What Complications Warrant Increased Monitoring?
If any of the routine tests or physical examinations suggest that there could be serious complications, or the health of the mother or the baby could be at risk, the obstetrician should recommend additional testing. If the physician fails to recommend these tests, the condition could progress and cause serious health problems. The following are signs that the baby could be in distress and warrant additional tests:
- Placental abruption
- The baby’s size is not what it should be
- The baby’s fetal heart rate is too fast or too slow
- The baby is post term
- There is decreased movement in the womb
- Previous cesarean section
- Abnormal levels or amniotic fluid
- Multiple gestation
Examples of Medical Mistakes that Lead to Prenatal Injuries
Unfortunately, there are times when a physician breaches the standard of care, which can cause serious health complications for the mother and the unborn baby. The following are examples of negligent medical errors:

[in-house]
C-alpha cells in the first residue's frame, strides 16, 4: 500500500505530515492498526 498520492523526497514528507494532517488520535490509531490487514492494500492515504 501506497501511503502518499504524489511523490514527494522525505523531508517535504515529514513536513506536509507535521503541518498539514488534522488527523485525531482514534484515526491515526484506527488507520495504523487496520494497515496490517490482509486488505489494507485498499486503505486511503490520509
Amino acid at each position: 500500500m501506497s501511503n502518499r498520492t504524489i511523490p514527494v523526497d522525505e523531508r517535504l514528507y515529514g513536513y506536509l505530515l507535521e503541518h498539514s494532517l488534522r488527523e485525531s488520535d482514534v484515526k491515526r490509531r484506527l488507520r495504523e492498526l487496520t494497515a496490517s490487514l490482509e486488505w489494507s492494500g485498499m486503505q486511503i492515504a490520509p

- Failure to diagnose: If a physician fails to diagnose a contagious disease, or a potentially life-threatening medical condition, it can cause serious complications and threaten the health of the baby. For example, medical conditions, such as preeclampsia, gestational diabetes, and high blood pressure, require immediate treatment, or they can take a serious toll on the mother and the baby. If undiagnosed and left untreated, the condition can progress and become much more dangerous. If the mother has a contagious disease that the physician fails to diagnose, it could get passed to the baby.